As Mohawk’s trainers meet the challenges of providing the most up-to-date technology, they also focus on the ongoing need to keep the company’s leadership, and its next generation of leaders, strong. “Leadership training is critical to the success of any business, both in closing skill gaps among current leaders and preparing the next generation of leaders,” says Arnwine. “Mohawk applies a modified confederated model for leadership training. The Mohawk Leadership Academy provides a progressive approach to leadership development, with each tier of the program building on the work done at previous levels.”

Arnwine says the academy complements classroom instruction with stretch assignments, coaching, assessments, and online learning. “Our business units have distinct needs,” she notes, “and each has developed leadership initiatives that are linked with their strategic business plans. We have been pleased with the results of this two-tiered approach, which offers both strategic leadership development, as well as focused learning around meeting business objectives.”

The Mohawk Learning team’s focus on leadership also extends to those employees who will be the company’s future leaders. “We operate under the pipeline principle, believing that each group of leaders forms the succession pool for the next group above them,” says Arnwine. “With entry-level and mid-level employees, our focus is on fundamentals.”

For example, she notes that Mohawk’s Leadership Potential classes help mid- and entry-level employees define their career path: technical/professional or managerial. These classes introduce the key components of managing oneself and others, drive desired behaviors across the business, and explore the importance of the company’s Business Strategy as it applies to employees’ current and potential roles. “We ensure that all high potentials complete a talent profile to define their current skills and their goals while measuring their progress through training, assessment, and more,” says Arnwine.


Mohawk’s focus on engagement dates back more than a decade, Arnwine notes. “From climate surveys to focus groups, Mohawk has sought the feedback of employees to ensure that the company was meeting their development needs, informing them of the business’ key objectives and giving them a forum for providing good ideas to benefit the organization,” she says.

For instance, each employee completes a pocket card with his or her goals, which appear alongside the goals of the business unit and the enterprise. These cards become a catalyst for conversation with management and ensure alignment of personal and organizational objectives.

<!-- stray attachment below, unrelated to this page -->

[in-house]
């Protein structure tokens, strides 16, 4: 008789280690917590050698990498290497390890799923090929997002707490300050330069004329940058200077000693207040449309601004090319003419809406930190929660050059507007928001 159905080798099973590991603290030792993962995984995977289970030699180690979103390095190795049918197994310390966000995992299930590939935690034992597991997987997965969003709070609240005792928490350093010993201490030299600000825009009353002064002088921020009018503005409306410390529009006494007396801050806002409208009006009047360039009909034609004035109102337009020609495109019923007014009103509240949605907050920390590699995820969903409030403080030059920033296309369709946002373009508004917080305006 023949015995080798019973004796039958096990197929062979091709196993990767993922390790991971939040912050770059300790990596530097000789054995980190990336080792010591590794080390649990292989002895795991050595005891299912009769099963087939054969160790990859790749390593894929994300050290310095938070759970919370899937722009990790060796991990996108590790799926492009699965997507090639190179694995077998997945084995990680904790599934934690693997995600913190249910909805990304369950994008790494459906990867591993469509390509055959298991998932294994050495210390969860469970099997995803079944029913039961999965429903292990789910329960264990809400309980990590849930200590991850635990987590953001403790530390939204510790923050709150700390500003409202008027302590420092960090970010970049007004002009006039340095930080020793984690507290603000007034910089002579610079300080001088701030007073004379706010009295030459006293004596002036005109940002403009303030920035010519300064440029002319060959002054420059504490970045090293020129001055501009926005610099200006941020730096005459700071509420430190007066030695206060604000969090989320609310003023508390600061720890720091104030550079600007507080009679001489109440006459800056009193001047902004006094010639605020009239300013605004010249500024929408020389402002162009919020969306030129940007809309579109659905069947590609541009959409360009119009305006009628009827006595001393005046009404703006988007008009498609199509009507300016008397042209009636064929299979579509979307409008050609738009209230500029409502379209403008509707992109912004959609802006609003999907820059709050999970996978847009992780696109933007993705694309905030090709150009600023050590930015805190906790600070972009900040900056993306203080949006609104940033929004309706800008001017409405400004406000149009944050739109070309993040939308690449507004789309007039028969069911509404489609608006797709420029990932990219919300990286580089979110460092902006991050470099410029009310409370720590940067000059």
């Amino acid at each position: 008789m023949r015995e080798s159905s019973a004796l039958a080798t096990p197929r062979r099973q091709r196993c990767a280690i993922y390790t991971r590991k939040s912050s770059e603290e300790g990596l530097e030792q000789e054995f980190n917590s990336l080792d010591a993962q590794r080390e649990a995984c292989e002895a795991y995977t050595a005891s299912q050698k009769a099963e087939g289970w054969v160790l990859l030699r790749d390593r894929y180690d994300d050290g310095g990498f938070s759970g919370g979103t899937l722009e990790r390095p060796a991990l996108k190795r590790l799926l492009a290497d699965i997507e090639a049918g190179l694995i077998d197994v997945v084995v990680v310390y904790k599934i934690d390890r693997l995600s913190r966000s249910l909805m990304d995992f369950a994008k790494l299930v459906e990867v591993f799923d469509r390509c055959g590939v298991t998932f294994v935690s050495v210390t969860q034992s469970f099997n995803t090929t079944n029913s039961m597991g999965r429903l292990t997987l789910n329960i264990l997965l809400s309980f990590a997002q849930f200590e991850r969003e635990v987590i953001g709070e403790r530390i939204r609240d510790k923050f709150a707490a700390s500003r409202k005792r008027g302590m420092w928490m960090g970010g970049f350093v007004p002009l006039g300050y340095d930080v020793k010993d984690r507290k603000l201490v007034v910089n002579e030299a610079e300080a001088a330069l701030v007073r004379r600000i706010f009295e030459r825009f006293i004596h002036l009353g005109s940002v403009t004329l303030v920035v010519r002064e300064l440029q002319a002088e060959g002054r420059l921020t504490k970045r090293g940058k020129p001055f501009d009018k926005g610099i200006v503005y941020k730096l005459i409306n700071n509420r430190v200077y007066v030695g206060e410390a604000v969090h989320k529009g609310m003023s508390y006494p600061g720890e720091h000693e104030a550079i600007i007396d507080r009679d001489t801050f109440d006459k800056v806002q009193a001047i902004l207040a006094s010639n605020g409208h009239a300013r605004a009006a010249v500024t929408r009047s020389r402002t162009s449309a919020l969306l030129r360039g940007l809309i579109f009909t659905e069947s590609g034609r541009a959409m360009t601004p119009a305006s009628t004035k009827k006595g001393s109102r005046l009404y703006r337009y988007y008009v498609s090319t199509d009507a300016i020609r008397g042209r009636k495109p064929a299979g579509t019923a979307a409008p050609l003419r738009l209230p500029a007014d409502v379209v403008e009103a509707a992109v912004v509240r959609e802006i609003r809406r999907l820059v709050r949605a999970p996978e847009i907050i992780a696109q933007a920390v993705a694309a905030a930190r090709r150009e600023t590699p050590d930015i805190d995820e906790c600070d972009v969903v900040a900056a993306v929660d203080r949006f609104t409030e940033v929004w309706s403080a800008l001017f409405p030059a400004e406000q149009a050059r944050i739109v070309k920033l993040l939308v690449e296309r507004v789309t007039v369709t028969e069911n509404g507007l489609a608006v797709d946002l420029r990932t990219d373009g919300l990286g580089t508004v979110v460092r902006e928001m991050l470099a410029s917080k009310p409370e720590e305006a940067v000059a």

“Today, those cards represent just one tool for increasing interaction with management on an ongoing basis, particularly around career path discussions,” says Arnwine. “The talent profiles we ask all high potentials to complete help them to better understand their opportunities within a growing business.” Arnwine also notes that the company is providing greater communication through a variety of channels, including digital signs, video, Intranet, Internet, mobility, e-mail, kiosks, and print.


As accomplished as Mohawk’s trainers were in 2013, there is no time to rest on their laurels. “In 2014, we recognize that we must close skill gaps in some targeted functions to improve the success of the business,” says Arnwine. One major challenge, she notes, will be the shortages the company will experience in technical areas such as maintenance and electrical positions, which has led the company to pilot with local community colleges to help employees earn certifications through accelerated programs.

In addition to filling these talent needs, the company is leaning on its Training team to aid corporate wellness initiatives. “We’re continuing our efforts to improve the health of our employees and their family members,” says Arnwine. “One new program we’re excited about is a partnership with Georgia Tech that will help us to create a tablet-based wellness education platform to make it easier for people to access the information they need, to connect with experts in any of the five health risk areas we are targeting, and to keep track of their progress with nutrition, exercise, medication, and medical feedback.”

Offering corporate wellness support is essential, Arnwine believes, to the company’s goal of creating a satisfied, productive, long-lasting workforce. “One of the keys to retaining good people is to help them achieve their best, both in terms of their professional development and their quality of life, she says. “We constantly are working toward our goal of helping our people become the safest and healthiest workforce in American industry.”

Lorri Freifeld
Lorri Freifeld is the editor/publisher of Training magazine. She writes on a number of topics, including talent management, training technology, and leadership development. She spearheads two awards programs: the Training APEX Awards and Emerging Training Leaders. A writer/editor for the last 30 years, she has held editing positions at a variety of publications and holds a Master’s degree in journalism from New York University.